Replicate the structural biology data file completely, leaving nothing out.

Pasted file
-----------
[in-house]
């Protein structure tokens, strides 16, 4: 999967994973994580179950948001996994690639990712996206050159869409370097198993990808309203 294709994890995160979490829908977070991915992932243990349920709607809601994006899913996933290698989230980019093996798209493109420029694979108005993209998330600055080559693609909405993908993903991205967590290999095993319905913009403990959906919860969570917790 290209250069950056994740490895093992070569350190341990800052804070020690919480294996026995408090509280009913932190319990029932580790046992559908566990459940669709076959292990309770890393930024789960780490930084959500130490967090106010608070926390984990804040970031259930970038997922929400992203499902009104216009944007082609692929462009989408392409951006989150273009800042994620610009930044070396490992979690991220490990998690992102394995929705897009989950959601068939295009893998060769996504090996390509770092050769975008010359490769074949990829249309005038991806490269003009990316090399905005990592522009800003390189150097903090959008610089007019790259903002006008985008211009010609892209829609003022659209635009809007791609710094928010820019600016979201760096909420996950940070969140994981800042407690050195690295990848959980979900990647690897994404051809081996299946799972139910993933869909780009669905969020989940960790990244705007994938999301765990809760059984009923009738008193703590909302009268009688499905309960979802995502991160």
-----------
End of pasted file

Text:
[in-house]
């Protein structure tokens, strides 16, 4: 999967994973994580179950948001996994690639990712996206050159869409370097198993990808309203 294709994890995160979490829908977070991915992932243990349920709607809601994006899913996933290698989230980019093996798209493109420029694979108005993209998330600055080559693609909405993908993903991205967590290999095993319905913009403990959906919860969570917790 290209250069950056994740490895093992070569350190341990800052804070020690919480294996026995408090509280009913932190319990029932580790046992559908566990459940669709076959292990309770890393930024789960780490930084959500130490967090106010608070926390984990804040970031259930970038997922929400992203499902009104216009944007082609692929462009989408392409951006989150273009800042994620610009930044070396490992979690991220490990998690992102394995929705897009989950959601068939295009893998060769996504090996390509770092050769975008010359490769074949990829249309005038991806490269003009990316090399905005990592522009800003390189150097903090959008610089007019790259903002006008985008211009010609892209829609003022659209635009809007791609710094928010820019600016979201760096909420996950940070969140994981800042407690050195690295990848959980979900990647690897994404051809081996299946799972139910993933869909780009669905969020989940960790990244705007994938999301765990809760059984009923009738008193703590909302009268009688499905309960979802995502991160």